In a recent study published in The Lancet Healthy Longevity, researchers assessed the effectiveness of coronavirus disease 2019 (COVID-19) vaccination against hospitalization and deaths among veterans based on frailty status in the United States (US).
The COVID-19 pandemic has disproportionately affected older adults, with elevated risks of morbidity, hospitalization, admission to care homes, and mortality compared to the younger population. The severe acute respiratory syndrome coronavirus 2 (SARS-CoV-2) Delta variant was dominant during June – August 2021 in the US and is characterized by increased transmissibility, mortality, and severe clinical presentation in non-vaccinated people relative to SARS-CoV-2 Alpha.
Studies have reported that COVID-19 vaccination effectively prevents infection, symptomatic disease, severe complications, and mortality in older adults, albeit the responses are much lower than in younger populations. However, evidence indicates heterogeneous responses in the older population. Although vaccine clinical trials included older adults, those with disability, frailty, and multimorbidity were excluded from most trials.
Frailty is common in older individuals and often co-exists with multimorbidity/disability. COVID-19 is a significant stressor; studies reported worse clinical outcomes during COVID-19 in older people with frailty than those without. The veteran population in the US is older, predominantly male, with a higher prevalence of chronic multimorbidity, obesity, substance abuse, and frailty, which are risk factors for poor COVID-19 outcomes.
About the study
The present study evaluated vaccine effectiveness (VE) against COVID-19-associated hospital admission and all-cause mortality in US veterans. The authors obtained data from the US Department of Veteran Affairs (VA) COVID-19 shared data resource, the national surveillance tool (NST), and the VA corporate warehouse.
Individuals aged 19 or above who tested SARS-CoV-2-positive between July 25 and September 30, 2021, were included. Subjects were excluded if partially vaccinated or received vaccines other than the mRNA vaccines (BNT162b2 or mRNA-1273). Frailty status was classified using the VA frailty index (VA-FI), and a VA-FI score was calculated for each patient on testing positive for SARS-CoV-2.
The VA-FI comprises 31 items or deficits, stratified into the following groups – 1) morbidity, 2) sensory loss, 3) function, 4) cognition and mood, and 5) others. VA-FI scores were categorized as robust, pre-frail, and frail. The primary outcomes of the investigation were hospitalizations and all-cause mortality within 30 days of SARS-CoV-2 infection.
The authors identified 62,213 veterans during the specified period, of which 57,784 were included for analysis. This comprised 28,497 patients in the robust category, 16,737 pre-frail patients, and 12,550 frail subjects. Patients in the frail category were older and more likely to have common chronic comorbidities than those in the robust group.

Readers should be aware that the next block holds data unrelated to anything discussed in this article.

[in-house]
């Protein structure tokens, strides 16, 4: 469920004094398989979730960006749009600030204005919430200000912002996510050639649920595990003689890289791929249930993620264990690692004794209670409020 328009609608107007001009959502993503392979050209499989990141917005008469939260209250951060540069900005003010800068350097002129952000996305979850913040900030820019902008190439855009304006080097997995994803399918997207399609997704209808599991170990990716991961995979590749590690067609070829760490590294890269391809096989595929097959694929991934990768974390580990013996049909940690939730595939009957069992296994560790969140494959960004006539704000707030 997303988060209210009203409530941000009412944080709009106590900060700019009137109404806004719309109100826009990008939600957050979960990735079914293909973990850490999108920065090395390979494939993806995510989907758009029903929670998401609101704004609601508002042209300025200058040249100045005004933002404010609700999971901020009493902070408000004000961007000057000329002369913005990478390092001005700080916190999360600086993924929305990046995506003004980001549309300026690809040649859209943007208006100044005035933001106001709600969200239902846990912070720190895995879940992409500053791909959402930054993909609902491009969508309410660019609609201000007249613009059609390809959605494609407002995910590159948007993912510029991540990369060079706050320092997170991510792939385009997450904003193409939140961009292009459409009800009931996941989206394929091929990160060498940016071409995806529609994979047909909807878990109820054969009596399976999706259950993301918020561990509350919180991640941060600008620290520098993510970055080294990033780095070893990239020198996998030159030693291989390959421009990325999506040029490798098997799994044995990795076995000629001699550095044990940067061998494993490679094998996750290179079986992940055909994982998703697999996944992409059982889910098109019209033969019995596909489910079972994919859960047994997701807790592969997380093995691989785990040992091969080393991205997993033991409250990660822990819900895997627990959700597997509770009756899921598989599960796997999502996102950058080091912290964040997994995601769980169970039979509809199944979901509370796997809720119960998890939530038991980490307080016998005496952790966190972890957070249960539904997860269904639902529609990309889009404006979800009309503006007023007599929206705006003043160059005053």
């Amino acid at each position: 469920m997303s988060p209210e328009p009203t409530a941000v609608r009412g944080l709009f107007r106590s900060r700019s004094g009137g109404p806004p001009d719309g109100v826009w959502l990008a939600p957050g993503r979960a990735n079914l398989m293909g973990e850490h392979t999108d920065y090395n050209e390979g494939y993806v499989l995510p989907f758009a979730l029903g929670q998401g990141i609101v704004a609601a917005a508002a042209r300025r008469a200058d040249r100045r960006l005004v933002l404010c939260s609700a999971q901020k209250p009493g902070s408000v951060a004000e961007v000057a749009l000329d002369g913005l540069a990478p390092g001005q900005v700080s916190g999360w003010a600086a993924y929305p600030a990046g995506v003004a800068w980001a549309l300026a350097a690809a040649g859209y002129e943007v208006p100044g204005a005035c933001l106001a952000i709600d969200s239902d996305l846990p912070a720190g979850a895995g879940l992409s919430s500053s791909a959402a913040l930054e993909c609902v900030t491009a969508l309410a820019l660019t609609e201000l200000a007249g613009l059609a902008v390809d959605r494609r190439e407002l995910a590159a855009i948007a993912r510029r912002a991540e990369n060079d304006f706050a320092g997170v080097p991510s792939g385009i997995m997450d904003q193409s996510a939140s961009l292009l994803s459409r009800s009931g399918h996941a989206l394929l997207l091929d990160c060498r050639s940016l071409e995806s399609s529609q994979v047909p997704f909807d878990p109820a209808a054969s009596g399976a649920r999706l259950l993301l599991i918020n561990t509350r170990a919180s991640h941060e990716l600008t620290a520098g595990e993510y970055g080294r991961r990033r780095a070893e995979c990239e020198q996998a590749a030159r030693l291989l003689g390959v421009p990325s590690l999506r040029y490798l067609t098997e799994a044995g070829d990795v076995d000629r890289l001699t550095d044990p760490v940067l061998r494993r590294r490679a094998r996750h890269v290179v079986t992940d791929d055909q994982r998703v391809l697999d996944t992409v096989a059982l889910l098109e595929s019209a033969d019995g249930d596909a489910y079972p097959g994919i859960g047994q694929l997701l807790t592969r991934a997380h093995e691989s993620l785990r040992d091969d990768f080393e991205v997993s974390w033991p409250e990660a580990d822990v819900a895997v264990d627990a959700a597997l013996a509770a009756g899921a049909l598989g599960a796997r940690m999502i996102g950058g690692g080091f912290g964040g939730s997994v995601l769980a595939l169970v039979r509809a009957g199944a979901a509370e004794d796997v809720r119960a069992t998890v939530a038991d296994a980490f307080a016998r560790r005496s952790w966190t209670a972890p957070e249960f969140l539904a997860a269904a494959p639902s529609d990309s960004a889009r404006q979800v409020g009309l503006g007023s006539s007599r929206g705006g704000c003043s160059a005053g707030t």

There were 4,528 (36.1%) asymptomatic patients in the frail group and 12,950 (45.4%) in the robust group. The proportion of (fully) vaccinated patients in the frail group (60.6%) was higher than in the pre-frail (38.5%) or robust (25%.) group. More than 7,850 patients were hospitalized within 30 days of infection; this included 2749 vaccinated patients and 5108 non-vaccinated patients.
Of the 2577 deaths within 30 days of infection, most (73.8%) were among the non-vaccinated subjects. VE was 51% against hospitalization and 74% against all-cause mortality. Between the two vaccines, the effectiveness of mRNA-1273 against hospitalization (but not mortality) was higher than that of the BNT162b2 vaccine.
About 9.2% of frail subjects, 12.5% of pre-frail patients, and 24.9% of individuals from the robust group were hospitalized by 30 days post-SARS-CoV-2 infection. In all, 705 patients in the robust group, 760 pre-frail subjects, and 1112 frail patients succumbed to COVID-19 by 30 days of infection. Although vaccination conferred protection against hospitalization/death, protection was lower for patients in the frail group.
VE was 65% against hospitalization for those in the robust group, 54% for pre-frail patients, and 36% for frail subjects. VE against all-cause mortality for the frail group was the lowest at 68% and identical (79%) for patients in the pre-frail and robust categories.
The study observed that more patients with frailty were vaccinated than patients in pre-frail or robust categories. The frail group had lower protection against hospitalization/death than the robust group. The reduction in VE among frail patients relative to those in the robust category was higher in younger patients (< 65 years) than older patients (> 65 years). This suggested that frailty is a distinct condition that could also occur in the younger population.
These findings underscore that frailty should be considered for vaccine design and evaluation. Potential approaches in this direction could include increasing antigen dose, optimizing adjuvants, or using recombinant antigens, which have been implemented for influenza vaccines. In summary, the researchers found that COVID-19 vaccines were less effective in patients with frailty. Future studies should recruit people with frailty and incorporate frailty assessments in their analyses.